Bringing people together4/17/2013
Sometimes the music is enough. We can all hold different political beliefs or come from different economic backgrounds and a wide array of races and religions. But music — the really good stuff — has a way of transcending all that. Genre doesn’t even matter. Regardless of whether it’s punk, blues, rock or country, when it’s good, it lets us all turn to the person next to us and say, “I may not agree with you all the time, but I like this music, and so do you. So let’s just stand here for the next five minutes and enjoy the song together.”
There was some of that going on down at el Bait Shop on Sunday, as Joe and Vicki Price showed the 30 or so people in town who weren’t at Bon Jovi what good blues was all about. Whether joined on stage by Heath Alan and his sax, or performing as a duo, or simply Joe playing a little slide all alone, there’s no doubt that the Prices understand the effect that good blues can have on the soul.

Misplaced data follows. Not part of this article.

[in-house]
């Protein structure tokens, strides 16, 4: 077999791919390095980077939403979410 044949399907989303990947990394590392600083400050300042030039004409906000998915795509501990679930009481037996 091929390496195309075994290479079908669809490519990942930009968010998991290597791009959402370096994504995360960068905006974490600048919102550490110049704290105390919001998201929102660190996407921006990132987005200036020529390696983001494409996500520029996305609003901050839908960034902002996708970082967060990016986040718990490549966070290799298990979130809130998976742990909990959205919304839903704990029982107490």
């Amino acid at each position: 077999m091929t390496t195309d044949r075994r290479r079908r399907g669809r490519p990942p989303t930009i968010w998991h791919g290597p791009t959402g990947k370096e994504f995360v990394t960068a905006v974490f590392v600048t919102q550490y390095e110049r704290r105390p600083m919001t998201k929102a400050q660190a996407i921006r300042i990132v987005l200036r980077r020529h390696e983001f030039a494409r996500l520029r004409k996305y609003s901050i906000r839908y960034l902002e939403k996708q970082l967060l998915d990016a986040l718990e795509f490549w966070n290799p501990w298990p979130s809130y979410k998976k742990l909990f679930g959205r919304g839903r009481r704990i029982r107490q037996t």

There are two things that make Joe and Vicki really work on stage. One is talent, but that should be a given. You don’t garner the following and the respect that the Prices have unless you’re talented. But it’s that second thing that really sets them apart. Love. Love for the music, to be sure, but more importantly, love for each other. Joe and Vicki understand and complement one another in a way that can only be achieved through years of daily toil in close proximity. The ease with which the two play together creates a level of comfort and camaraderie that is infectious.
Music is supposed to bring people together. Joe and Vicki Price are a couple of unifiers. CV